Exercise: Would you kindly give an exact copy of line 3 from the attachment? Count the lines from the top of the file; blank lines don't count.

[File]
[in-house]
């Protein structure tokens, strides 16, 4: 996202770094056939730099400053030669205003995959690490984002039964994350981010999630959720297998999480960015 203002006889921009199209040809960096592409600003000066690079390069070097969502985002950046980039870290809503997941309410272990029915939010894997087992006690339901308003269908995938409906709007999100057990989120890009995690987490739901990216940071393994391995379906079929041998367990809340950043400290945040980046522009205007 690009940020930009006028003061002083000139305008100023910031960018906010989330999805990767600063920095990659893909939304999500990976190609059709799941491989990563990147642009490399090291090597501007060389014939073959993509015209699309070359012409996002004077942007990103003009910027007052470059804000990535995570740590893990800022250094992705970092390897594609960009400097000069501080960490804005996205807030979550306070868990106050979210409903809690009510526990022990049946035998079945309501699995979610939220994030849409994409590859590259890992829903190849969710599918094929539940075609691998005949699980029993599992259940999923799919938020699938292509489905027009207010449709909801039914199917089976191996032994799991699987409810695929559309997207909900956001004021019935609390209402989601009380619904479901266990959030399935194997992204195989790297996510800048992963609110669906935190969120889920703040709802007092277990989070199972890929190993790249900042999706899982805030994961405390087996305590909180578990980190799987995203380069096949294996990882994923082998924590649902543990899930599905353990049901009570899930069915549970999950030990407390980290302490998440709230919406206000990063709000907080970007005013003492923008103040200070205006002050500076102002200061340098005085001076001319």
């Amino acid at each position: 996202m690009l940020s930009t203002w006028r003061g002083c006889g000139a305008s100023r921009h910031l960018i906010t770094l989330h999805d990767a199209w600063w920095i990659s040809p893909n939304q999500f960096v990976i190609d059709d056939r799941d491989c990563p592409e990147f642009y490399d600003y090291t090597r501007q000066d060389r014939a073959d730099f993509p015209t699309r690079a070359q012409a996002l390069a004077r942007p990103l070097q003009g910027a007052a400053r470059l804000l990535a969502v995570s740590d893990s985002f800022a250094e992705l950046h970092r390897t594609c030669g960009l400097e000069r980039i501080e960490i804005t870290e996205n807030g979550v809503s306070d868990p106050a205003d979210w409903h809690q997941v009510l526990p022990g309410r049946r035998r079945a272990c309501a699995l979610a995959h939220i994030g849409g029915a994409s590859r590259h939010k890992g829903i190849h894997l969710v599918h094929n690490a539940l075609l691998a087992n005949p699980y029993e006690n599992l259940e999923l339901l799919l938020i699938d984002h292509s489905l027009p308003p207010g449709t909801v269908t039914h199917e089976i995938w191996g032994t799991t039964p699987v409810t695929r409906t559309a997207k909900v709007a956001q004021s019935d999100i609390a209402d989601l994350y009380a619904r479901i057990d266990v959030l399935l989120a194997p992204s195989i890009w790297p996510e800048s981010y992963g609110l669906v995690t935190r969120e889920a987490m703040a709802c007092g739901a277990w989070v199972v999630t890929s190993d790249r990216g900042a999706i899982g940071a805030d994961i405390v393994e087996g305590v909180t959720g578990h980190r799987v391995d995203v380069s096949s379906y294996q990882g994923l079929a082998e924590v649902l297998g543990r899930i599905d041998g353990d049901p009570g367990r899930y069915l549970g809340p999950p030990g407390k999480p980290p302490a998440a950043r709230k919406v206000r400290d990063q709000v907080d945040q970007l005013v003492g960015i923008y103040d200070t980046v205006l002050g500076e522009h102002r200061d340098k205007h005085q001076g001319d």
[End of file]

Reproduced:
């Amino acid at each position: 996202m690009l940020s930009t203002w006028r003061g002083c006889g000139a305008s100023r921009h910031l960018i906010t770094l989330h999805d990767a199209w600063w920095i990659s040809p893909n939304q999500f960096v990976i190609d059709d056939r799941d491989c990563p592409e990147f642009y490399d600003y090291t090597r501007q000066d060389r014939a073959d730099f993509p015209t699309r690079a070359q012409a996002l390069a004077r942007p990103l070097q003009g910027a007052a400053r470059l804000l990535a969502v995570s740590d893990s985002f800022a250094e992705l950046h970092r390897t594609c030669g960009l400097e000069r980039i501080e960490i804005t870290e996205n807030g979550v809503s306070d868990p106050a205003d979210w409903h809690q997941v009510l526990p022990g309410r049946r035998r079945a272990c309501a699995l979610a995959h939220i994030g849409g029915a994409s590859r590259h939010k890992g829903i190849h894997l969710v599918h094929n690490a539940l075609l691998a087992n005949p699980y029993e006690n599992l259940e999923l339901l799919l938020i699938d984002h292509s489905l027009p308003p207010g449709t909801v269908t039914h199917e089976i995938w191996g032994t799991t039964p699987v409810t695929r409906t559309a997207k909900v709007a956001q004021s019935d999100i609390a209402d989601l994350y009380a619904r479901i057990d266990v959030l399935l989120a194997p992204s195989i890009w790297p996510e800048s981010y992963g609110l669906v995690t935190r969120e889920a987490m703040a709802c007092g739901a277990w989070v199972v999630t890929s190993d790249r990216g900042a999706i899982g940071a805030d994961i405390v393994e087996g305590v909180t959720g578990h980190r799987v391995d995203v380069s096949s379906y294996q990882g994923l079929a082998e924590v649902l297998g543990r899930i599905d041998g353990d049901p009570g367990r899930y069915l549970g809340p999950p030990g407390k999480p980290p302490a998440a950043r709230k919406v206000r400290d990063q709000v907080d945040q970007l005013v003492g960015i923008y103040d200070t980046v205006l002050g500076e522009h102002r200061d340098k205007h005085q001076g001319d």